Marin City Climate Resilience and Health Justice (MCCRHJ) is an African-American led environmental justice organization comprised of community members and allies advocating for climate resilience and health justice. Their work seeks to establish equitable inclusion in planning and community preparedness, as well as the equitable allocation of resources. MCCRHJ addresses crucial community issues including emergency preparedness (including flood and hazard mitigation planning), adaptation to climate change and sea level rise (including wetland restoration), and pollution (water, air, and soil quality). They plan and develop activities related to all of the above, while promoting community engagement, social equity, youth leadership development, and advocacy with governmental and regulatory agencies, political representatives, as well as other organizations as they relate to advancing equity in Marin City.
History and Disparities: Marin City is a historically disadvantaged and underserved community in Marin County, California. The negative health impacts tied to discriminatory and exclusive decision-making, policies, and practices have resulted in a highly disproportionate pollution burden. The area was developed to house people who worked at the Marinship factory during WWII. After the war, it was one of the only places where African Americans could live due to redlining. Though redlining was outlawed more than half a century ago, its harmful effects are still felt by residents of Marin City, as in many other redlined communities who continue to be the most impacted by pollution. Marin County overall currently ranks second in racial inequity in California – meaning they are second from the bottom regarding racial equity, and fourth from the bottom for racial disparity regarding proximity to hazardous waste sites, per the Advancement Project California.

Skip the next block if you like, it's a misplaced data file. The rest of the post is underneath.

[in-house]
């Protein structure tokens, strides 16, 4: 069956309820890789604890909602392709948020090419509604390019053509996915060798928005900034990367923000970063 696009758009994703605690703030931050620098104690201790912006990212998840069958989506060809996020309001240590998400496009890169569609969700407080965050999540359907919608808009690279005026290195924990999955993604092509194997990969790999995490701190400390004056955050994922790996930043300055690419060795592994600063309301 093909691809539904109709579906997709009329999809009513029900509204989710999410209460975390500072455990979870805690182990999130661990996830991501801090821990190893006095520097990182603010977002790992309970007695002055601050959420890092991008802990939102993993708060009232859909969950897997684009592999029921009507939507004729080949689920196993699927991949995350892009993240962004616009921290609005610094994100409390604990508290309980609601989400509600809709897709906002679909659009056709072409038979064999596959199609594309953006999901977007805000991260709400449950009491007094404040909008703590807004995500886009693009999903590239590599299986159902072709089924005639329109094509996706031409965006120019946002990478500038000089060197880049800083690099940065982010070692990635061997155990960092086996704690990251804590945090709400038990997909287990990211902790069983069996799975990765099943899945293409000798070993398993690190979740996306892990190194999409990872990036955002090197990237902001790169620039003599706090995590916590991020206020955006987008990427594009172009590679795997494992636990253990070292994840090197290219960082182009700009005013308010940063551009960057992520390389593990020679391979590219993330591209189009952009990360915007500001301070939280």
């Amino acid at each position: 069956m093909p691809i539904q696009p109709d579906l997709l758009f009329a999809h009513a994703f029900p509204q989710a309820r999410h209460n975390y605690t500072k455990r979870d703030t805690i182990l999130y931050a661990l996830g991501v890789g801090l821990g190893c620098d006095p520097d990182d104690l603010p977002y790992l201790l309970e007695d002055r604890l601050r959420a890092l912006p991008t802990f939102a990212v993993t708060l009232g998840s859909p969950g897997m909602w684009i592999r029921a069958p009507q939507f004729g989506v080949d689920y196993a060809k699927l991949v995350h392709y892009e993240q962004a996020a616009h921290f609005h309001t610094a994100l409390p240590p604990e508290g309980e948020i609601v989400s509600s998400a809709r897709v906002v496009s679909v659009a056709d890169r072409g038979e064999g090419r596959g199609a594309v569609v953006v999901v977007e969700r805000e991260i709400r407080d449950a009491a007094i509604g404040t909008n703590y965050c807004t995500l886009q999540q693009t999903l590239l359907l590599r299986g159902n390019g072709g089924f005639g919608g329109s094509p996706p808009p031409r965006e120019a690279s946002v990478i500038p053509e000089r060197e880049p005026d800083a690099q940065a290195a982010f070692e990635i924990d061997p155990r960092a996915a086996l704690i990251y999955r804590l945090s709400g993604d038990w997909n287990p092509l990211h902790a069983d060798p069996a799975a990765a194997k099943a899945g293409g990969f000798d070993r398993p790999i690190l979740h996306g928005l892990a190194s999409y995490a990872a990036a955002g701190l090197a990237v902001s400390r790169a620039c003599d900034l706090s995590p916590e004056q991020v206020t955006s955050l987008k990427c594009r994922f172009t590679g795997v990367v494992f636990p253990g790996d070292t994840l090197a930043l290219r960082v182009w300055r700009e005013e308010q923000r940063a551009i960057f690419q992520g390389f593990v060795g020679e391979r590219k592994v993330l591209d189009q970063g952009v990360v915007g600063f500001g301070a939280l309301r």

Community-Led: Currently, Marin City Climate Resilience and Health Justice is working with local community members to understand how water issues, especially issues resulting from recurrent flooding, manifest in Marin City from the community’s perspective, and how to address them, by conducting needs assessment activities including a water survey, stakeholder engagement, and community forums regarding water issues. Marin City Climate Resilience and Health Justice has also engaged and is partnering with political representatives, including Congressman Huffman and Senator McGuire, and agencies including the Army Corps of Engineers to bring in funding and technical assistance to advance equity in Marin City.
Public Health: Many of the Marin City Water Assessment questions were focused on understanding the health impacts of environmental issues that Marin City residents are facing. When asked about issues associated with climate change and flooding respondents were most concerned about mold and mildew, respiratory diseases and allergies (asthma, rhinitis, atopic dermatitis/eczema, common cold), poor mental health, loss of human life, sewage spillovers, and waterborne infectious diseases (Giardia, Cholera, Botulism, E. Coli, Dysentery).
When asked about other concerns about Marin City, many respondents said they are concerned
about housing and displacement, tap water quality, lack of a grocery store, health disparities, lack of educational opportunities and employment, and chronic flooding that mixes with historic contamination and 12 acres of runoff, as well as road access to Marin City being cut off by recurrent flooding.
Solutions: Currently, Marin City Climate Resilience and Health Justice is focusing on a public health impact assessment, identifying environmental hazards including water and air pollution and infrastructure needs such as new pipes and barriers to protect against noise and air pollution from Highway 101 and stormwater runoff, as well as working on habitat restoration, and advocating for an EPA superfund site assessment.